Target practice is a great way to build familiarity with your concealed carry firearm. But, it’s only one piece of the pie. Your brain is instinctive by nature. How you train is how you will respond in a high stress environment. Making that training as useful as possible is important.
In this article, we’re going to discuss three ways you can build the skills necessary to respond to a live fire hostile scenario. If you’re already doing these things – great! You’re moving in the right direction.
The three major components of concealed carry preparedness are:
- Reaction Time
- Accuracy And Precision
- Familiarity With Firearm And Holster
Situational Awareness Reaction Drills
Not all of us live next door to a live simulation range. But there are ways we can do non-live fire training during our downtime.
Many of the drills you’re about to see can be done as “games”. Games can sometimes insert a competitive or fun aspect to a particular challenge – making it more exciting. Safety is always the number one priority, so no matter how fun a drill is – ensure that you always follow the fundamental principles of firearm safety.
- Treat every weapon as if it is loaded.
- Keep your finger off the trigger until you’re ready to fire.
- Do not point your pistol at anything you do not intend to shoot.
- Know what is in front and behind your target.
Before doing any dry-fire drills, always unload and clear your firearm.
Improve Your Overall Reaction Speed And Control
There are a lot of fun, competitive games out there that not only improve your reflexes but hone your situational awareness. One of the best ones is simply playing team paintball. While paintball is never a substitute for range time, it does help give you an idea of using both cover and concealment. Cover and concealment are fundamental in any live-fire self-defense scenario.
There is also Archery Combat – which is sort of gaining popularity and undoubtedly fun. Here’s a video making the rounds to give you an idea. It’s all about fast reaction, risk assessment, and using cover and concealment to your advantage.
Fun Twist: With paintball, you’re able to simulate a lot of environmental factors in a safe, fun environment. If you’ve got a local paintball field with any building structures, you can use this to develop necessary home defense skills such as “slice the pie”.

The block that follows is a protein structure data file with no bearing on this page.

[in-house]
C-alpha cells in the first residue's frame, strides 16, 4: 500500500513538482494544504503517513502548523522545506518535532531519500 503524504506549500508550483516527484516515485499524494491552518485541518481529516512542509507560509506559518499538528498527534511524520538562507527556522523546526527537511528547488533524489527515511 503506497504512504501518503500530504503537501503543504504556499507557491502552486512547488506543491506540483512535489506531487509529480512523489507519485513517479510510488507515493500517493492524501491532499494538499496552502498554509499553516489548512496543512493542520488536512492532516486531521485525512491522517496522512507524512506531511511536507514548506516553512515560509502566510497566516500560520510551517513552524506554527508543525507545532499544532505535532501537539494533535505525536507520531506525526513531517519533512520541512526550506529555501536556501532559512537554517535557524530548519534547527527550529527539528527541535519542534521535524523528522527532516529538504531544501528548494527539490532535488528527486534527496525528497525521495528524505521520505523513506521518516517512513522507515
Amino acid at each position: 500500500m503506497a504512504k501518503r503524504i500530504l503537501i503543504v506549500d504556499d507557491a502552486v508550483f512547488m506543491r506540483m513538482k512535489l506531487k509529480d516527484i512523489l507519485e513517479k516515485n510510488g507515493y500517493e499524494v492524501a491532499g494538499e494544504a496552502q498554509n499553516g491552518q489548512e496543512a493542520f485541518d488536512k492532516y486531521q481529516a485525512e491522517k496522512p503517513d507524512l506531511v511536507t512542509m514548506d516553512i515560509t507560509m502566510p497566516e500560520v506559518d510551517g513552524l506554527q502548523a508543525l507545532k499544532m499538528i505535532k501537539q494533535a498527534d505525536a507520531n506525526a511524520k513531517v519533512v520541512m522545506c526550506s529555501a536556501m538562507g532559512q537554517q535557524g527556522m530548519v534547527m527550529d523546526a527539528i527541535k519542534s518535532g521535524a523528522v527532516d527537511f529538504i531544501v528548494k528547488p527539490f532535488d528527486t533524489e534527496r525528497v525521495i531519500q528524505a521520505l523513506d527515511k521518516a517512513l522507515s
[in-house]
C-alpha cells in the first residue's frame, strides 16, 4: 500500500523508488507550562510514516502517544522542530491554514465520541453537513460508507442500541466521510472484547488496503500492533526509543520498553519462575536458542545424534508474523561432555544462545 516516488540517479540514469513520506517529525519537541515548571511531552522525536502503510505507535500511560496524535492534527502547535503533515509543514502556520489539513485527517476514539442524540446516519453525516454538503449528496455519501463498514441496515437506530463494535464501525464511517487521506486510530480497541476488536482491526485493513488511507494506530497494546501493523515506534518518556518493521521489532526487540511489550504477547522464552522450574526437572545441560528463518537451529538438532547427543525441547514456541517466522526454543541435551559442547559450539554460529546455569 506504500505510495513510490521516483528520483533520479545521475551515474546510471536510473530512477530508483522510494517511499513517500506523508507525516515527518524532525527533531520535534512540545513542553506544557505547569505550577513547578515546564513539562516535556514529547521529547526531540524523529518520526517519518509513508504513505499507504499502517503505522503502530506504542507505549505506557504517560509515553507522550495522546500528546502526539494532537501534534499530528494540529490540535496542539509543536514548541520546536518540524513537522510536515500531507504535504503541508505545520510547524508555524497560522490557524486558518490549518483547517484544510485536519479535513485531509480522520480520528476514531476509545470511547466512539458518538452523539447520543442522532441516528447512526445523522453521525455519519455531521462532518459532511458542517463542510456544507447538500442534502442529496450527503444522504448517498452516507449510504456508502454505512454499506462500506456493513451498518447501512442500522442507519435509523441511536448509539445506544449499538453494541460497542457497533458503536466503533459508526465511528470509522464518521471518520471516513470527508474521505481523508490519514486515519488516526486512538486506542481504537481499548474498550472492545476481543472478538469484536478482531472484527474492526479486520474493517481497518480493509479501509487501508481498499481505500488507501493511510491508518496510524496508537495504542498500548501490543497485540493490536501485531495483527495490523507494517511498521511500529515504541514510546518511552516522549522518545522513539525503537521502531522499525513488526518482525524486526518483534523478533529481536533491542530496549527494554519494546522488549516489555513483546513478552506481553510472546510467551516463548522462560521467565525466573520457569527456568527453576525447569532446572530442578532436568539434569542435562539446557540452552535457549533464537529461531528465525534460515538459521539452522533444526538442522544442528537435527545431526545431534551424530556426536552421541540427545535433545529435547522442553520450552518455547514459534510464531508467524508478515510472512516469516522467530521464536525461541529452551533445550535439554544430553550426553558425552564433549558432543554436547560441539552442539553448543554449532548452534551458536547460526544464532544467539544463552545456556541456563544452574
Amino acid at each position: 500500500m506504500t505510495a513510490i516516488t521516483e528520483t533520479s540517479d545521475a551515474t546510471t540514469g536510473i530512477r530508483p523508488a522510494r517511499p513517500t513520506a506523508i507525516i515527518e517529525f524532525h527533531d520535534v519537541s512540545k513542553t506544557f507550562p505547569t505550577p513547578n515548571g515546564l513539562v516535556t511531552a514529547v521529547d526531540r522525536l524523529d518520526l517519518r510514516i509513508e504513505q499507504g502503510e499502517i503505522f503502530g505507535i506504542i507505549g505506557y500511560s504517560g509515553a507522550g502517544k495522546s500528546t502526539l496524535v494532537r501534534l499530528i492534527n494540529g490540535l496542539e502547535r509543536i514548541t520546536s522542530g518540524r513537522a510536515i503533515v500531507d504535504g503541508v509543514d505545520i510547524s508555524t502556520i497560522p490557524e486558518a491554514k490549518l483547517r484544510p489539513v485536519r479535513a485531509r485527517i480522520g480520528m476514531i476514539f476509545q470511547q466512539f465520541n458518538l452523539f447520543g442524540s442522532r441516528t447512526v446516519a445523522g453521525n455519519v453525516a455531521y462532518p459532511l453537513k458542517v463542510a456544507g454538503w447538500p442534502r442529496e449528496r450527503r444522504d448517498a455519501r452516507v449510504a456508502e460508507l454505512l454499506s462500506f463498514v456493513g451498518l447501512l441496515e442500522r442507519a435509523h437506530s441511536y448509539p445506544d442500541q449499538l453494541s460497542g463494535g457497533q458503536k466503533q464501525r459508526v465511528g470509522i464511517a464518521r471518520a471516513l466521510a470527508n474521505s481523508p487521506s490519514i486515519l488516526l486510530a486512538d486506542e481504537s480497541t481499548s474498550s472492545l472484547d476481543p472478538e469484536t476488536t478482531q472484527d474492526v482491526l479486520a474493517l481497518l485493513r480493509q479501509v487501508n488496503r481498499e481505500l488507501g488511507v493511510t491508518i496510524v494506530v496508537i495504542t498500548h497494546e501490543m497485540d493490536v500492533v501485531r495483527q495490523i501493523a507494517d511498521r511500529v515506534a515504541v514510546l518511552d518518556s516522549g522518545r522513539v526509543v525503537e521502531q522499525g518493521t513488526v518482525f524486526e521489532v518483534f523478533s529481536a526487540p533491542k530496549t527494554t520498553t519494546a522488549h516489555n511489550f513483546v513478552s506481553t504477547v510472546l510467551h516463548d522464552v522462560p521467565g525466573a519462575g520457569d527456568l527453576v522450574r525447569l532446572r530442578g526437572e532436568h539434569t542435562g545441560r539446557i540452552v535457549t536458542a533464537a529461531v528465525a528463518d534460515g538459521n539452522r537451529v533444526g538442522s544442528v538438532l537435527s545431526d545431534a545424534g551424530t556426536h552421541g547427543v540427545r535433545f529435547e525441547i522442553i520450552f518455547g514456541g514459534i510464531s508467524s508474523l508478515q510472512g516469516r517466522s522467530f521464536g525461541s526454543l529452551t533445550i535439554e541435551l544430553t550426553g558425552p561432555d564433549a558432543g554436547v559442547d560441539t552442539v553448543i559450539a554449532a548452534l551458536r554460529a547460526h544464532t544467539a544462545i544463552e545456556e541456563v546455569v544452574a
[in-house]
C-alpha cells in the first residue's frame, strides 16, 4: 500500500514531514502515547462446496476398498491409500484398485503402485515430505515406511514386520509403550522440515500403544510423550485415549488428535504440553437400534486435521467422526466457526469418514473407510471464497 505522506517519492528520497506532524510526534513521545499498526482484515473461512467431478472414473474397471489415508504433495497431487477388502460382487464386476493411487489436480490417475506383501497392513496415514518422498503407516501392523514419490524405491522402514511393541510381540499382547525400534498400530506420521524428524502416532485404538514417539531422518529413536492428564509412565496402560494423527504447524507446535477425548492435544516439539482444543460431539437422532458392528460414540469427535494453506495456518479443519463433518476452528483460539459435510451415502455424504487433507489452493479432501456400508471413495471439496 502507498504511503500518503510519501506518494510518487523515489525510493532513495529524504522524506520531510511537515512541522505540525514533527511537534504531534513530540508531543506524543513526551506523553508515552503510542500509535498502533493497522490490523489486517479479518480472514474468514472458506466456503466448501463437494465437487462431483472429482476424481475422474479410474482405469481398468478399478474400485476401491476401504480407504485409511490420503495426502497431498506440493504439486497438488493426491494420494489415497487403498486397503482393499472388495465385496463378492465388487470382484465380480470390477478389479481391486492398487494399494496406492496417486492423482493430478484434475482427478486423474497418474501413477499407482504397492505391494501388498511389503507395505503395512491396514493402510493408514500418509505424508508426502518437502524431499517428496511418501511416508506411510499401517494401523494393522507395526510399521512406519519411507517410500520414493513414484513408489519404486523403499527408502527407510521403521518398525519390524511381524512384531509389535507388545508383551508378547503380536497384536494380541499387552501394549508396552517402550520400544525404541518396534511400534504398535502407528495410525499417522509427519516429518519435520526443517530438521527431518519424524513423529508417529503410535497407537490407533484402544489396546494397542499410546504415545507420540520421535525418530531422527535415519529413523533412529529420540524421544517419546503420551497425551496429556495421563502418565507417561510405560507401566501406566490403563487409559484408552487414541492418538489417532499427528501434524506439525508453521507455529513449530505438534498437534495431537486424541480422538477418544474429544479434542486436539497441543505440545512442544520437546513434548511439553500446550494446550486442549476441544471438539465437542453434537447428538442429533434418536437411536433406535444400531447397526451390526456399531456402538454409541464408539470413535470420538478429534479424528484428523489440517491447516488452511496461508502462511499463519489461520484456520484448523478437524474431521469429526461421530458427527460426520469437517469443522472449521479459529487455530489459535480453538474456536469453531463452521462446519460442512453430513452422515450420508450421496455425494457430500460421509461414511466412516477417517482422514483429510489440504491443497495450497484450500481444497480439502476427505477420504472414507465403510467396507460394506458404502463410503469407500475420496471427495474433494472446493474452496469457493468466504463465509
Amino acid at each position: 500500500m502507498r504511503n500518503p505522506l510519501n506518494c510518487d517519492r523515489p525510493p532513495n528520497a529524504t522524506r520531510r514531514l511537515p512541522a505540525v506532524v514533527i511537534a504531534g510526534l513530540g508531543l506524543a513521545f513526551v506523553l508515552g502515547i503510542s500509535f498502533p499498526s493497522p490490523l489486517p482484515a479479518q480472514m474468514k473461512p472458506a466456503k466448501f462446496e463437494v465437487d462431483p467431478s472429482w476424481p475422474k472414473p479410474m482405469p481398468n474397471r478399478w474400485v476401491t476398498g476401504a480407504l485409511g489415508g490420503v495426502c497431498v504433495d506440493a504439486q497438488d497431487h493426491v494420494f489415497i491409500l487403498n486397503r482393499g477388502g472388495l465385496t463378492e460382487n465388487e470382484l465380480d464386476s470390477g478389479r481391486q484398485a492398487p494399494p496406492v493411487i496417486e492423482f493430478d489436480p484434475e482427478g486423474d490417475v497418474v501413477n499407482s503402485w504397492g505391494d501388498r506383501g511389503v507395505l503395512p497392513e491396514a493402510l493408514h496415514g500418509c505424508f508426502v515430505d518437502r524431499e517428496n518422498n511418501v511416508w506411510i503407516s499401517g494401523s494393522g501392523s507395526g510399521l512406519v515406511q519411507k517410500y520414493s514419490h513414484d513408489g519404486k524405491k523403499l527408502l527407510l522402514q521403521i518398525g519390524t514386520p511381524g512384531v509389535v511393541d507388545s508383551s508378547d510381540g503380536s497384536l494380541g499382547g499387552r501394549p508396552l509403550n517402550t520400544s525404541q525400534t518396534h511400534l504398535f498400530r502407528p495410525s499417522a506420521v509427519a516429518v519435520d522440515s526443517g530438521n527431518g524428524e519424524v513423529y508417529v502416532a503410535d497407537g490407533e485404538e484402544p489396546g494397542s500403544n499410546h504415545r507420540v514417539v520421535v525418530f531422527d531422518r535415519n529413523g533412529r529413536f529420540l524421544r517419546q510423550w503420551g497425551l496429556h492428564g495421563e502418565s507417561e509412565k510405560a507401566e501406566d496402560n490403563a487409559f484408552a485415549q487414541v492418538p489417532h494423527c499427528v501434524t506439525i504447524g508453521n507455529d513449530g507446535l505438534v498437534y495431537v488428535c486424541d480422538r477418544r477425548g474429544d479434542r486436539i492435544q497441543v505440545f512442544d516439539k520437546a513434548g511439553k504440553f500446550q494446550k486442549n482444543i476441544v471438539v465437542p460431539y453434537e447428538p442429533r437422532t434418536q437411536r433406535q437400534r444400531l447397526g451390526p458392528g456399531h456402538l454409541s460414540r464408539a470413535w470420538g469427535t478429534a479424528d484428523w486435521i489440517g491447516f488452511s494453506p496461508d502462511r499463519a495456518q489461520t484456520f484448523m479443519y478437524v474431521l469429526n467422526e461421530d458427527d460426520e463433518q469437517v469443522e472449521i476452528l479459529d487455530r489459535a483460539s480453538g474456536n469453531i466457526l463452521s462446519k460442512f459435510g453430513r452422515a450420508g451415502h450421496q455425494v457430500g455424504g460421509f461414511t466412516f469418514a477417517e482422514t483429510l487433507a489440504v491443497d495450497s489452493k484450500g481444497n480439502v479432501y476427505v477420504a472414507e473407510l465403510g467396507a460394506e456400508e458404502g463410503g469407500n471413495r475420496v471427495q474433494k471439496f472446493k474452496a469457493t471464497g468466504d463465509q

React To Targets In A Room (Non-Live Fire)
Preparation: This drill is best done in cooperation with someone else. Put up two different varieties of poster-board targets. Have the other person walk into a room and conspicuously place a random assortment of one or the other. The person will designate a target as “hostile” and the other as “friendly” with either a colored post-it note or other tag. Your friend or helper knows the location of these targets. You should not.
You can play this as a “game” and compete against your partner to a specific score – like first to 10.
Step 1: Use a plastic or non-firing training gun.
Step 2: Holster your firearm in your inside the waistband (IWB) holster or however you normally carry your concealed firearm.
Step 3: Standing outside the room (and no peeking!), walk in as if you were expecting no trouble.
Step 4: The second you open the door, you have 10 seconds to draw and react to hostile targets. Your partner can walk behind you and keep track of your progress. Each target your muzzle crosses, say “bang” so your partner can keep track.
Step 5: When your time is up, your partner will call “time” and then confirm the number of hostile targets that were in the room. For each hostile target, you get 1 point.
CAVEAT: If your partner sees you shoot a “friendly”, you automatically lose.
Why post-it notes? Because they’re easy to reposition and the target space requires attention to detail. If the post-it notes are too hard, switch to larger targets. It’s recommended you start off with 2-3 “hostile targets” and 2 “non-hostile targets” so you build up a sense of being visually aware of what constitutes hostile versus non-hostile. You’re not just locking on to the first target that pops up but you’re actively scanning for a specific target.
Advanced: Practice the “slice the pie” method of clearing corridors and rooms by having your friend position targets at random intervals throughout the house.
Change Magazines Drill (Live Fire)
At an indoor or outdoor range, practice removing a magazine from either a magazine pouch or pocket to build familiarity with changing magazines.
Target distance: 5 yds
Step 1: Load 2 magazines with 3 bullets respectively.
Step 2: Secure second magazine on your person.
Step 3: (Optional, recommended) Holster your loaded pistol in your concealed carry holster.
Step 4: On “Go”, draw and place 3 rounds onto target.
Step 5: Eject magazine, load new magazine.
Step 6: Place remaining 3 rounds on target.
Step 7: Retrieve target (once range is safe)
Did you notice a distinct difference in your shot groupings between magazine A and B? Which magazine did you perform best with?
An added bonus to this round would be to track your time from start to finish. There’s no set standard for reality but generally the faster you can get all 6 rounds on target – safely – the better.